Ever since Chris Wood arrived on campus almost two years ago, Dave Rice and the coaching staff have been on a mission to get him to embrace playing around the basket. It’s taken a while—Wood has a nice shooting stroke for a big and likes to use it—but it looks like Wood is finally on board with that plan.
Wood’s numbers this season reflect his acceptance of a traditional big-man role. He’s still prone to launching a 3-pointer every now and again, but for the most part he’s stayed around the paint and given the Rebels a much-needed interior presence. He’s averaging 15.0 points per game on 50.0-percent shooting, and he’s been the team’s best rebounder by a huge margin—he’s pulling down 10.0 per game with a rebounding percentage of 16.8 (Goodluck Okonoboh is a distant second at 10.7 percent).
Tuesday’s win over Fresno State was a good example of Wood’s willingness to play in the paint. He used his 6-foot-11 frame to dominate every aspect of the game, as he totaled 27 points, 19 rebounds (nine offensive) and seven blocks. Every time there was a play being made around the basket, he was in the middle of it.
“I know I’m much taller than them, so I had to rebound, be aggressive and stay in the post,” Wood said after the game. “I know I tend to get outside a little bit, but I think I did a good job of staying inside.”
For the season, Wood is shooting 65.4 percent on shots around the rim, which is second on the team behind only Cody Doolin (70.2 percent on way fewer attempts). And if you take a look at his eight field goals against Fresno State, you’ll notice a trend—all of them came within arm’s length of the rim:
1st half, 17:39 remaining
Wood’s approach to this game was on display early, as he got the Rebels on the board by tipping in this Patrick McCaw miss. When Wood’s man challenges McCaw’s shot, Wood slips in behind him for the easy offensive putback:
1st half, 4:52 remaining
Wood gets this bucket by running the floor. He actually pushes the ball up himself before throwing a pass to Jelan Kendrick on the wing. Fresno State isn’t set on defense, and in the confusion, two defenders jump out at Kendrick. That allows him to send an alley-oop right back to Wood, who dives to the rim for the dunk:
2nd half, 17:07 remaining
Wood finishes off his second (but not his last) alley-oop here. Once again, McCaw’s penetration draws the attention of Wood’s defender. When he vacates the rim area, Wood cuts in along the baseline to catch the pass and throw it down:
2nd half, 16:43 remaining
This is a great example of Wood’s mindset against Fresno State. The Bulldogs are undersized up front, and Wood knows this, so he sets up shop in the post and works his way to the middle with two power dribbles. He gets right to the rim, and though he leaves the initial shot short, he gets off the floor quickly with his second jump and is able to dunk the offensive rebound. This is a demoralizing play for the defense:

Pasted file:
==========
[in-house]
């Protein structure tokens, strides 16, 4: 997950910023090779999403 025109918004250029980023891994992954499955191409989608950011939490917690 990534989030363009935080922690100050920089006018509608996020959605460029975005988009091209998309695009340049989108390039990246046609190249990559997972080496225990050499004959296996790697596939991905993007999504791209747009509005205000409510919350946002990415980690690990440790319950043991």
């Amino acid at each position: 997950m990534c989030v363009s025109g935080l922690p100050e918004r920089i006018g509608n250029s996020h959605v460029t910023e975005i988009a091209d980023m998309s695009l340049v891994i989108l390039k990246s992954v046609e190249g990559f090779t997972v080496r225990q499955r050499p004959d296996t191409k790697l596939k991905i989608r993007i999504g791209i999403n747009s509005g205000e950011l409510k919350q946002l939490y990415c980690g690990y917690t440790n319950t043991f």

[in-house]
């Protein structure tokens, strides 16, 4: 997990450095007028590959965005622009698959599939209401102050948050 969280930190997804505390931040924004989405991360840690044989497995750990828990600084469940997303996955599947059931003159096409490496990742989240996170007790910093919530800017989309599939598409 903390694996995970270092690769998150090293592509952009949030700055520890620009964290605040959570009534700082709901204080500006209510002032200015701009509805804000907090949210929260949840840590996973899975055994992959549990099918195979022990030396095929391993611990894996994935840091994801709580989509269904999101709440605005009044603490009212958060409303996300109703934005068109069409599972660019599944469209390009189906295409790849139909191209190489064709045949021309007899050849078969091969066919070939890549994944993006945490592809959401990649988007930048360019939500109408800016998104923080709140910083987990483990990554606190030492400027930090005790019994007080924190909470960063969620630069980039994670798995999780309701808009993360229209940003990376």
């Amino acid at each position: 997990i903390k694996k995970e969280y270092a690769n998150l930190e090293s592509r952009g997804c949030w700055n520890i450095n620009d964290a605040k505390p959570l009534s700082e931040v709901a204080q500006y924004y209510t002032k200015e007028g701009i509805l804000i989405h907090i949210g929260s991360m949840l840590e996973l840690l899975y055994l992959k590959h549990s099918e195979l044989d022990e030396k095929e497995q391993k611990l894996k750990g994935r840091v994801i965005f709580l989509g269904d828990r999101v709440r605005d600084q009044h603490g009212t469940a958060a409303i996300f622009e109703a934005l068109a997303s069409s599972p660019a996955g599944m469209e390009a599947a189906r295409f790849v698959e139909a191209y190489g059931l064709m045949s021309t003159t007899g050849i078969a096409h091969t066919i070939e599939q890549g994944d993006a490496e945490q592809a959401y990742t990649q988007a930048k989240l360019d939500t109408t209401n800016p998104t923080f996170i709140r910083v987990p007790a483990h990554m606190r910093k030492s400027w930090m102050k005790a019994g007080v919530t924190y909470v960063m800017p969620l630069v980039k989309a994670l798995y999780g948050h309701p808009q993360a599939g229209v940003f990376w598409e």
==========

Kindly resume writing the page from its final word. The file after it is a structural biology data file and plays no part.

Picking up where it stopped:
2nd half, 14:41 remaining
Wood heads back down to the left block for another bucket. This time, he spots McCaw’s defender hedging down to double-team him, so he quickly drop-steps to the baseline, away from the double, and muscles through contact to finish off a nice post move:
2nd half, 15:19 remaining
Wood hustles to get another offensive-rebound dunk here off a Rashad Vaughn miss. He notes his defender leaving him to help on Vaughn’s penetration, and once the defender’s back is turned, Wood crashes to the rim, running in all the way from the 3-point line to get the putback:
2nd half, 4:05 remaining
Hey look, it’s Wood posting up on the left block again! Fresno State stayed in a man-to-man defense all night, and Wood said after the game that he’s more comfortable going up against man because it’s easier to read than zone defenses. That comfort level is obvious here, as he’s free to take his time (good spacing by the Rebels gives him the entire left side to work with) and back his man down before drop-stepping for another easy basket:
2nd half, 3:43 remaining
Wood finishes off his stellar performance by throwing down a vicious fast-break dunk and almost decapitating poor 6-foot-4 Julien Lewis in the process. It’s another nice feed from McCaw, who presses the defender before hitting Wood, who does a good job of running the floor and making himself available:
This game should serve as the Chris Wood blueprint going forward. Out of his eight made field goals, five were dunks, and seven came with both feet in the paint (he only had one foot in the lane on his other bucket). In the postgame press conference, Rice said that some of Wood’s struggles this season have come when opponents have gotten physical with him down low, which is a byproduct of being the focal point of scouting reports. But against Fresno State, Wood seemed to relish contact, going to the rim again and again en route to 17 free-throw attempts.
It speaks to how devastating Wood is when he’s playing close to the rim. Most opponents don’t have the personnel to match up with him, and judging by his commitment to playing inside, it looks like Wood is ready to take full advantage of it.
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